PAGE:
After two years of work, Russia’s State Duma adopted new legislation aimed at cracking down on the spread of apps that breach copyright law.
After being signed by President Putin the law came into effect on October 1, 2020, the law places pressure on app developers and the pirate app ecosystem itself, rather than tackling illegal content directly.
In essence, the law compels mobile markets, such as Google Play, Apple’s App Store, and Huawei’s AppGallery, to take action to have allegedly infringing apps act legally following an official complaint. If not, such stores are required to prevent access to them and if that fails, local ISPs could be required to implement blocking measures.
Complaints Quickly Filed Against Apple and Google
As previously reported, Sony Music Entertainment, Universal Music and a division of Warner (SBA Music Publishing) wasted no time in filing applications for a preliminary injunction against Apple at the Moscow City Court in early October.
The complaints target three apps on the App Store that reportedly enable users to access music without paying for it – PewPee: Music Player, iMus Music Player, and Music Offline Music Download. Soon after, similar complaints were also filed by the companies against Google, targeting apps including Music Downloader – Free MP3 Downloader.
Moscow Court Hands Down First Order Under New Law
According to the statement of claim obtained by Russian publication Kommersant, SBA Music Publishing asked local telecoms Roscomndazor to prevent Google from “creating conditions” for the illegal distribution of three songs belonging to Russia pop act Cream Soda.
The application was successful and the Moscow City Court has now ordered Google to block access to the Music Downloader application. Representing the plaintiff, Roman Lukyanov of law firm Semenov & Pevzner told Kommersant that this is the first decision from the court relating to the blocking of applications that violate copyright law.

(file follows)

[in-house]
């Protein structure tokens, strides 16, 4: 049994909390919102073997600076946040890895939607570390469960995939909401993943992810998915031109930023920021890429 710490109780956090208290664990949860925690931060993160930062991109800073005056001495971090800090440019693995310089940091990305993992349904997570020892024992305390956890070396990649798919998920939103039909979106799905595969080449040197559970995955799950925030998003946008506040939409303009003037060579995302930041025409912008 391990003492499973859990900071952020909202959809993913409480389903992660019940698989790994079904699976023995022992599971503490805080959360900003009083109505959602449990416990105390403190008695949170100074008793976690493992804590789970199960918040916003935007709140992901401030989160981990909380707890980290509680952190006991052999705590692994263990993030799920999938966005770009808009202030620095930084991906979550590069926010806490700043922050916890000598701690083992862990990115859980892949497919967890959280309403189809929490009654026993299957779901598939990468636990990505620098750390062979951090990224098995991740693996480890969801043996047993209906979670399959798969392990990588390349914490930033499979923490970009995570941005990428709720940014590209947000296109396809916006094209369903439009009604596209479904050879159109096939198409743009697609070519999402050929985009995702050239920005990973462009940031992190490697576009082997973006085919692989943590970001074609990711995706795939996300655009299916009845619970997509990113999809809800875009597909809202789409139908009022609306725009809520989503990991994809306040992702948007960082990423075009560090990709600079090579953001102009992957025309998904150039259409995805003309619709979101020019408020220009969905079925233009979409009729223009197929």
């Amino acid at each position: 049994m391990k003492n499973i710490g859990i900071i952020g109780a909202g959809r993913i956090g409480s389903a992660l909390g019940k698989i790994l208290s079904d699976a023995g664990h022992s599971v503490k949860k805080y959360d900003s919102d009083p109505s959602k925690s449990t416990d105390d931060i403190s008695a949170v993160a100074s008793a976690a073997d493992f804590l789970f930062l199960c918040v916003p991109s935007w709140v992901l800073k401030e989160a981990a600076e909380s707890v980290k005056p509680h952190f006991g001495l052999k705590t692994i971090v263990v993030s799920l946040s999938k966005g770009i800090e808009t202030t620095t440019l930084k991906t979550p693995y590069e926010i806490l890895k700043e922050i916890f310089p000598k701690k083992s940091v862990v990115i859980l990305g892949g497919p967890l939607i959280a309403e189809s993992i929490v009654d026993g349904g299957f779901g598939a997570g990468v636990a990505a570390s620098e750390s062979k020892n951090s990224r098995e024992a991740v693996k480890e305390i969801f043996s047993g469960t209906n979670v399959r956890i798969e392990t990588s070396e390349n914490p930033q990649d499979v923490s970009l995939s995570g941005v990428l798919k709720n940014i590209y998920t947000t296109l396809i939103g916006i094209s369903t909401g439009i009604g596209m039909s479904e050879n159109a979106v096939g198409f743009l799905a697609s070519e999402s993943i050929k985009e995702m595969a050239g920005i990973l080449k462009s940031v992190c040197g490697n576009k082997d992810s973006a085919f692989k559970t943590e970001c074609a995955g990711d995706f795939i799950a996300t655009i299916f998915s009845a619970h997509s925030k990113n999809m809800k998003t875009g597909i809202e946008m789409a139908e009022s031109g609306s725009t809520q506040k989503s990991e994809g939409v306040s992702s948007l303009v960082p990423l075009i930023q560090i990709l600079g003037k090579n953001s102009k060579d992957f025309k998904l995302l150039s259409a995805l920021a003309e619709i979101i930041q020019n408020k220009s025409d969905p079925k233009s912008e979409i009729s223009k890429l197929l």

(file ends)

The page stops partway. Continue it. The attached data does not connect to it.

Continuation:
Potential Loophole In The Law
Given the time two years spent putting the new law together, many expected the framework to be watertight. However, according to Anatoly Semyonov, Chairman of the Committee on Intellectual Property and Creative Industries of the Russian Union of Industrialists and Entrepreneurs, there is a potential loophole.
Quite simply, if a pirated application later gets renamed, rightsholders will have to file a brand new application with the court to have it removed, meaning that at least in the short term, pirated apps could potentially evade blocking.
Nevertheless, following the order from the Moscow City Court, Google is now required to prevent access to the infringing app on Google Play or face action itself. In the event the app isn’t quickly removed, local ISPs could be instructed to block access to the software in the same way as they do pirate sites.
However, given correspondence from Google and Apple last month, in which they pledged to cooperate in removing pirate apps, that seems unlikely.